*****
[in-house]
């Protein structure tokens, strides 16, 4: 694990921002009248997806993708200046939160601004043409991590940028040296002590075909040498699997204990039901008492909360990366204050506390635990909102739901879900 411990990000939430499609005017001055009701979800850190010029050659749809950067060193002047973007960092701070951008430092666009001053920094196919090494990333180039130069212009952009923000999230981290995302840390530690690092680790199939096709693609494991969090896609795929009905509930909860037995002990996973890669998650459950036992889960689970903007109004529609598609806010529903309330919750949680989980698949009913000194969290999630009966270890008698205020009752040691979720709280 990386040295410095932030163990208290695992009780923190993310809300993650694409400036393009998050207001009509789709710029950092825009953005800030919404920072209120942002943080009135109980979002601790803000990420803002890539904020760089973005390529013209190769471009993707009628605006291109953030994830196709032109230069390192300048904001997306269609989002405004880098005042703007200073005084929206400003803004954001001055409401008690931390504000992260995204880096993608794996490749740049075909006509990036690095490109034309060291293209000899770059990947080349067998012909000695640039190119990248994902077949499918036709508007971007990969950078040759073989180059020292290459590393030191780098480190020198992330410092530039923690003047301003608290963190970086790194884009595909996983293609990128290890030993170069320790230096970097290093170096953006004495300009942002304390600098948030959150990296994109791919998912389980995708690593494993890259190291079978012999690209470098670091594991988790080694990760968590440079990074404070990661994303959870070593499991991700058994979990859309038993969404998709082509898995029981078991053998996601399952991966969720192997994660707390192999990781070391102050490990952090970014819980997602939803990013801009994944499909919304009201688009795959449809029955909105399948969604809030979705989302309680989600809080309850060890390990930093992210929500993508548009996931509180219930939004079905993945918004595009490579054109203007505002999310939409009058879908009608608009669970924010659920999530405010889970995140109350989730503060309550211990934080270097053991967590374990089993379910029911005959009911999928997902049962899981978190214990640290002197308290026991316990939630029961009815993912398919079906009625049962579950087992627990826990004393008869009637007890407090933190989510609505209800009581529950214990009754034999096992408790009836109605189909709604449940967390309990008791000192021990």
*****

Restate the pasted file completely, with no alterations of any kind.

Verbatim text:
[in-house]
């Protein structure tokens, strides 16, 4: 694990921002009248997806993708200046939160601004043409991590940028040296002590075909040498699997204990039901008492909360990366204050506390635990909102739901879900 411990990000939430499609005017001055009701979800850190010029050659749809950067060193002047973007960092701070951008430092666009001053920094196919090494990333180039130069212009952009923000999230981290995302840390530690690092680790199939096709693609494991969090896609795929009905509930909860037995002990996973890669998650459950036992889960689970903007109004529609598609806010529903309330919750949680989980698949009913000194969290999630009966270890008698205020009752040691979720709280 990386040295410095932030163990208290695992009780923190993310809300993650694409400036393009998050207001009509789709710029950092825009953005800030919404920072209120942002943080009135109980979002601790803000990420803002890539904020760089973005390529013209190769471009993707009628605006291109953030994830196709032109230069390192300048904001997306269609989002405004880098005042703007200073005084929206400003803004954001001055409401008690931390504000992260995204880096993608794996490749740049075909006509990036690095490109034309060291293209000899770059990947080349067998012909000695640039190119990248994902077949499918036709508007971007990969950078040759073989180059020292290459590393030191780098480190020198992330410092530039923690003047301003608290963190970086790194884009595909996983293609990128290890030993170069320790230096970097290093170096953006004495300009942002304390600098948030959150990296994109791919998912389980995708690593494993890259190291079978012999690209470098670091594991988790080694990760968590440079990074404070990661994303959870070593499991991700058994979990859309038993969404998709082509898995029981078991053998996601399952991966969720192997994660707390192999990781070391102050490990952090970014819980997602939803990013801009994944499909919304009201688009795959449809029955909105399948969604809030979705989302309680989600809080309850060890390990930093992210929500993508548009996931509180219930939004079905993945918004595009490579054109203007505002999310939409009058879908009608608009669970924010659920999530405010889970995140109350989730503060309550211990934080270097053991967590374990089993379910029911005959009911999928997902049962899981978190214990640290002197308290026991316990939630029961009815993912398919079906009625049962579950087992627990826990004393008869009637007890407090933190989510609505209800009581529950214990009754034999096992408790009836109605189909709604449940967390309990008791000192021990």